Eugene Onegin, Garsington Opera

Distinguished theatre director Michael Boyd’s first operatic outing was his brilliant re-invention of Monteverdi’s L’Orfeo for the Royal Opera at the Roundhouse in 2015, so what he did next was always going to rouse interest.

Bohuslav Martinů’s Ariane and Alexandre bis

Although Bohuslav Martinů’s short operas Ariane and Alexandre bis date from 1958 and 1937 respectively, there was a distinct tint of 1920s Parisian surrealism about director Rodula Gaitanou’s double bill, as presented by the postgraduate students of the Guildhall School of Music and Drama.

OPERA TODAY ARCHIVES »

Reviews

Giuseppe Verdi: Luisa Miller
17 Aug 2009

Verdi: Luisa Miller

On a good night an opera performance can come across with visceral excitement without a classy production, top-name singers, or the benefit of being of one of the more familiar titles.

Giuseppe Verdi: Luisa Miller

Luisa (Darina Takova); Rodolfo (Giuseppe Sabbatini); Il conte di Walter (Alexander Vinogradov); Miller (Damiano Salerno); Federica (Ursula Ferri); Wurm (Arutjun Kotchinian); Laura (Elisabetta Martorana); Un Contadino (Luca Favaron). Teatro La Fenice Chorus. Teatro La Fenice Orchestra. Maurizio Benini, conductor. Armaud Bernard, stage director. Alessandro Camera, set design. Filmed at the Teatro La Fenice, Venice, Italy, May 2006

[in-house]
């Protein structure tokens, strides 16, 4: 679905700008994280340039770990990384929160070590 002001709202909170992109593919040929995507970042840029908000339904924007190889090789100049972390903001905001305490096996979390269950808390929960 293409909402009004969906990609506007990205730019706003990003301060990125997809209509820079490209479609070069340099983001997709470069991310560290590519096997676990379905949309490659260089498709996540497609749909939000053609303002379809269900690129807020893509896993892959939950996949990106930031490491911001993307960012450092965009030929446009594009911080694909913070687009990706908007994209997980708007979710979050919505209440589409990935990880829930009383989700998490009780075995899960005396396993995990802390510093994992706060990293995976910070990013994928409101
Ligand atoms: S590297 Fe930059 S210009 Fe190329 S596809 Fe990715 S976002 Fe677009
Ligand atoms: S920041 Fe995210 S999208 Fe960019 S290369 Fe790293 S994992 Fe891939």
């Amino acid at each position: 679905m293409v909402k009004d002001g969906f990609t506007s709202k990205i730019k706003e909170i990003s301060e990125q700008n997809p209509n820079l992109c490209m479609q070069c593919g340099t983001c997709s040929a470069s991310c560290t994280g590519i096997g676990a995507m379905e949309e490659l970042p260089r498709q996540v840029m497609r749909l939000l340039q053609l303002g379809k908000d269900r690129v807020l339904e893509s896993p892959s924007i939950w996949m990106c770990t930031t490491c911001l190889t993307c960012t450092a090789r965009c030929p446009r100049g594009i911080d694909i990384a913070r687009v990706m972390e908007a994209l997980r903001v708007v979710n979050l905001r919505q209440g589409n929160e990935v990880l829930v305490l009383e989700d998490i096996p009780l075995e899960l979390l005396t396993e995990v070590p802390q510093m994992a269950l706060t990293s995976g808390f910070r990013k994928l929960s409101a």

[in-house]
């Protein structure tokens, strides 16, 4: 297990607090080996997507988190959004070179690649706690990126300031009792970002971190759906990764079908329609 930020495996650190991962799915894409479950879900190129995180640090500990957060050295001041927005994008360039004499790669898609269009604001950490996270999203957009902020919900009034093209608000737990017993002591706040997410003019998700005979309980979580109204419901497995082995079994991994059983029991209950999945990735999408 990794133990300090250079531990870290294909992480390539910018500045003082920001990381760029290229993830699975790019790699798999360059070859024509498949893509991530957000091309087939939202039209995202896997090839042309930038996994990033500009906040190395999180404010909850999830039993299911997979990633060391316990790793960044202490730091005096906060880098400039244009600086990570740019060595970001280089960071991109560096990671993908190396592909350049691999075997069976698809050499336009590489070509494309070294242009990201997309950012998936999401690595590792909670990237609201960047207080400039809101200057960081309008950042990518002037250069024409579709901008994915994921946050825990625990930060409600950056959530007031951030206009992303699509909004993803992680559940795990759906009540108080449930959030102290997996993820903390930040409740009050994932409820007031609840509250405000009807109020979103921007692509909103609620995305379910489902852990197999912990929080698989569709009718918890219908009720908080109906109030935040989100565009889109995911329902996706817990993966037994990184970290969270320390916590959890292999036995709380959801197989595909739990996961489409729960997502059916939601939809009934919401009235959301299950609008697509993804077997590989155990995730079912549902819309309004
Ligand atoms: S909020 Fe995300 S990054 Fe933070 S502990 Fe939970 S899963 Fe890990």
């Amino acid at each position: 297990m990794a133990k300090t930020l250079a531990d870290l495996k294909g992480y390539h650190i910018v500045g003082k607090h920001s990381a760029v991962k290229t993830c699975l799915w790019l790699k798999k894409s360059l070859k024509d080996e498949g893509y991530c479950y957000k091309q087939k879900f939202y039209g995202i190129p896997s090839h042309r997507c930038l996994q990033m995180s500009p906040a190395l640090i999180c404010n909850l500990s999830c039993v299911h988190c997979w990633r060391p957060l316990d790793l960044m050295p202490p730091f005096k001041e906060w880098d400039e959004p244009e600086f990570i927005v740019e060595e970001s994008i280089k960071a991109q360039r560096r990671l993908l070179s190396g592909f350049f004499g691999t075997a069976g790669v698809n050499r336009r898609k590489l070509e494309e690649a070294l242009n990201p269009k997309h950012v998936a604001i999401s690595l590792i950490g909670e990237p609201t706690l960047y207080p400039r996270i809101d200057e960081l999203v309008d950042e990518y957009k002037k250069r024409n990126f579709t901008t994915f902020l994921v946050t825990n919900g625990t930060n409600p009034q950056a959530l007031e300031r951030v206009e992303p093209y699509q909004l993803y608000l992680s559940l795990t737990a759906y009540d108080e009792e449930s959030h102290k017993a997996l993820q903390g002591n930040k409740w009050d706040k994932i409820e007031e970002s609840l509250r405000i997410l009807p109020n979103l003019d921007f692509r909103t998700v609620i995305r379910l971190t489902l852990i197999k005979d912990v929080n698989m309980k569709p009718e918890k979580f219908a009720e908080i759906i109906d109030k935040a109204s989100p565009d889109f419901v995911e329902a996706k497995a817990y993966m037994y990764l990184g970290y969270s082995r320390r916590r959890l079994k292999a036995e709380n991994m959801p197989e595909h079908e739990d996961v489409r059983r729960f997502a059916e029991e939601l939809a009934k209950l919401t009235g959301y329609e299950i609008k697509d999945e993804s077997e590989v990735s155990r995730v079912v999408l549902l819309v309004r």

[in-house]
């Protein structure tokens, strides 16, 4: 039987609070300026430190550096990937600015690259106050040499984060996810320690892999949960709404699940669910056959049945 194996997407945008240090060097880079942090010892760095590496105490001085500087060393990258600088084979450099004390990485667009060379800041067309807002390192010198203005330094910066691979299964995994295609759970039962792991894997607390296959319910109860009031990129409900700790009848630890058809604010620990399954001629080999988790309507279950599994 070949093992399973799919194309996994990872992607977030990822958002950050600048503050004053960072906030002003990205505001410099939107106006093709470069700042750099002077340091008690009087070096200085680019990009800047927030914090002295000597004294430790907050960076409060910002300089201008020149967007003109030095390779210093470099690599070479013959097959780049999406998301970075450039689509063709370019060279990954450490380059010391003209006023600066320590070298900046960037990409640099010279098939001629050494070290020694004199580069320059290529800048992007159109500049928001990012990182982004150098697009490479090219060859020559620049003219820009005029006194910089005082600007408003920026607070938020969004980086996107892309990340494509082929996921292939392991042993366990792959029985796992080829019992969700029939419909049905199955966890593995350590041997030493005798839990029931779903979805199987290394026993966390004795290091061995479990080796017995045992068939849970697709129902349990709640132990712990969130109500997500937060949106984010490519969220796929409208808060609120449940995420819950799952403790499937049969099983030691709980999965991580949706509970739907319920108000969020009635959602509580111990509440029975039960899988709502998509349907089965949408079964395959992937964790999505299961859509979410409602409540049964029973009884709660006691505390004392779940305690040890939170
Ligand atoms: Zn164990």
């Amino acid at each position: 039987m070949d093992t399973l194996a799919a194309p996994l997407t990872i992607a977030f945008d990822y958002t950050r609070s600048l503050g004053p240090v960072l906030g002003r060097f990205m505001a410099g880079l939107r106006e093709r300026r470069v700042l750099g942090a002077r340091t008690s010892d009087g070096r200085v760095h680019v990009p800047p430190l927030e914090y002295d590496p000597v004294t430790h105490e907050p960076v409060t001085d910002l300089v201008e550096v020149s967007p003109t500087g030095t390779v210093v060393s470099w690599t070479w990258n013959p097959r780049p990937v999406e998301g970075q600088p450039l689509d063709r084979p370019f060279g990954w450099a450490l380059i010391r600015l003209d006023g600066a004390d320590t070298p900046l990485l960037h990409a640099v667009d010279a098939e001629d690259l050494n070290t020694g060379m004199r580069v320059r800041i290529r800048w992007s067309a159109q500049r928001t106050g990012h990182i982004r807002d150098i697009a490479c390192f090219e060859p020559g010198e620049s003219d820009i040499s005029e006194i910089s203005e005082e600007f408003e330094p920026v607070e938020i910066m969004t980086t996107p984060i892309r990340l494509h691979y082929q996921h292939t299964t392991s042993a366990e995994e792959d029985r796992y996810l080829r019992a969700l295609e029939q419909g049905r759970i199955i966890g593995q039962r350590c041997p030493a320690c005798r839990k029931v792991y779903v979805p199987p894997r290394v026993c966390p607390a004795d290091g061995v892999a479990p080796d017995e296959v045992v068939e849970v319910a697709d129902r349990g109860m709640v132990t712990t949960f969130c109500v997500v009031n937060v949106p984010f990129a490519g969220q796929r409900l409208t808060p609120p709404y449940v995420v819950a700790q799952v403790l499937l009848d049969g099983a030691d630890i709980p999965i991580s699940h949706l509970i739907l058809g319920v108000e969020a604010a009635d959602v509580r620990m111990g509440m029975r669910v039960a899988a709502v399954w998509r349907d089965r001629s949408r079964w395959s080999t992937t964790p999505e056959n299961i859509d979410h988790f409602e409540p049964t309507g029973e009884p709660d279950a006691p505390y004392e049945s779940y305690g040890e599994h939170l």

Naxos 2.110225 [2DVDs]

$41.49  Click to buy

Such is the case with this Luisa Miller, staged at the Teatro la Fenice in 2006 and released by Naxos. The singers, in modern dress, perform on abstract sets dominated, for no clear reason, by photographic reproductions on flat columns. The title role is taken by Darina Takova, a hard-working singer but not a star. Her tenor, Giuseppe Sabbatini, has had some big nights in opera houses (and days in the recording studio) in his career, without ever quite establishing himself in the top rank. The rest of the cast even fewer may know of. The opera itself is not Verdi’s most consistently inspired score, though he was approaching his artistic maturity and the music always serves its dramatic purpose - as melodramatic as that may be in Salvatore Cammarano’s adaptation of a Friedrich von Schiller play. But it all comes together, under director Arnaud Bernard and conductor Maurizo Benini’s leadership (on stage and in the pit, respectively). It may not be pretty, but it’s an exciting, engaging Luisa Miller.